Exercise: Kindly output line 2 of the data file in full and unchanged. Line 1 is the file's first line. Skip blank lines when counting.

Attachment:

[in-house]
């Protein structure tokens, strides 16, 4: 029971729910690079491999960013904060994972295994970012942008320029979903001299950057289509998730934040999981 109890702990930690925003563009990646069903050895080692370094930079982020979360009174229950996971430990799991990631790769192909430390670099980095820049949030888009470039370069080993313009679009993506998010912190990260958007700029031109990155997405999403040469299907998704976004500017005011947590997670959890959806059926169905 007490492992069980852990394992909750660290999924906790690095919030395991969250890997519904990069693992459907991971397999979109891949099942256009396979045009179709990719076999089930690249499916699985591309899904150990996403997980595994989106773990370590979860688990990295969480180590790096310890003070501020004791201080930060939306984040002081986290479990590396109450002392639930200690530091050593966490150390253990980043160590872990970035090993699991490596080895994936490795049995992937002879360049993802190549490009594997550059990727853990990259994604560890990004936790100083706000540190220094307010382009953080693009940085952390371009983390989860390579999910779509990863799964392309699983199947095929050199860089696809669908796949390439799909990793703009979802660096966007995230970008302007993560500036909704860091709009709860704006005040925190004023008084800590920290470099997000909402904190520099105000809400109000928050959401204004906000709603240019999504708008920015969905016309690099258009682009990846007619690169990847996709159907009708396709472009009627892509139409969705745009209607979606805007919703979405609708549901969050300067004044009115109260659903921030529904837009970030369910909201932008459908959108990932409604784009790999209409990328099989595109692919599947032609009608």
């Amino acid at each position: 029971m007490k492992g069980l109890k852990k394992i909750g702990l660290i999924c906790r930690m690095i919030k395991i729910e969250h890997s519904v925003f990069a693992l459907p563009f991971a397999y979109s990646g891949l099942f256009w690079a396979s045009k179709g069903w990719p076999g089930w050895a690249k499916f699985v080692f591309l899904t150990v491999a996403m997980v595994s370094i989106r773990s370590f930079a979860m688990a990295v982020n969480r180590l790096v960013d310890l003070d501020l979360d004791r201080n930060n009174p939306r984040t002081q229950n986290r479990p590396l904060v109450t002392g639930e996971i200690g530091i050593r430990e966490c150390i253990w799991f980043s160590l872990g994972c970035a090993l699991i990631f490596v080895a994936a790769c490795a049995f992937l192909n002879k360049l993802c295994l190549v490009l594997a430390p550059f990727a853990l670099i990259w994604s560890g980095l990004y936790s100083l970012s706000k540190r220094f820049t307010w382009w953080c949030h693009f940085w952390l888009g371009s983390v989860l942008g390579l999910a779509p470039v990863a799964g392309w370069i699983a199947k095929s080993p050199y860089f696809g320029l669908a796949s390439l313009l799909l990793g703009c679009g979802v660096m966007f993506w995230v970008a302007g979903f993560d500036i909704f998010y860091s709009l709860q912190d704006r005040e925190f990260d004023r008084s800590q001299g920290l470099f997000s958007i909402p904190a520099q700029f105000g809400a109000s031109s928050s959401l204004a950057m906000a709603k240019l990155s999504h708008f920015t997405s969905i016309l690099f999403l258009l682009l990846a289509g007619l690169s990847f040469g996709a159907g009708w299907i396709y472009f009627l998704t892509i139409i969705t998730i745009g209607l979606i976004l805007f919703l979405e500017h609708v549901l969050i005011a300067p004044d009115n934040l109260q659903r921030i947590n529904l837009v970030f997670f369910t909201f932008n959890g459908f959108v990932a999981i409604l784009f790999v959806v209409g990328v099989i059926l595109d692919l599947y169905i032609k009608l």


């Protein structure tokens, strides 16, 4: 029971729910690079491999960013904060994972295994970012942008320029979903001299950057289509998730934040999981 109890702990930690925003563009990646069903050895080692370094930079982020979360009174229950996971430990799991990631790769192909430390670099980095820049949030888009470039370069080993313009679009993506998010912190990260958007700029031109990155997405999403040469299907998704976004500017005011947590997670959890959806059926169905 007490492992069980852990394992909750660290999924906790690095919030395991969250890997519904990069693992459907991971397999979109891949099942256009396979045009179709990719076999089930690249499916699985591309899904150990996403997980595994989106773990370590979860688990990295969480180590790096310890003070501020004791201080930060939306984040002081986290479990590396109450002392639930200690530091050593966490150390253990980043160590872990970035090993699991490596080895994936490795049995992937002879360049993802190549490009594997550059990727853990990259994604560890990004936790100083706000540190220094307010382009953080693009940085952390371009983390989860390579999910779509990863799964392309699983199947095929050199860089696809669908796949390439799909990793703009979802660096966007995230970008302007993560500036909704860091709009709860704006005040925190004023008084800590920290470099997000909402904190520099105000809400109000928050959401204004906000709603240019999504708008920015969905016309690099258009682009990846007619690169990847996709159907009708396709472009009627892509139409969705745009209607979606805007919703979405609708549901969050300067004044009115109260659903921030529904837009970030369910909201932008459908959108990932409604784009790999209409990328099989595109692919599947032609009608």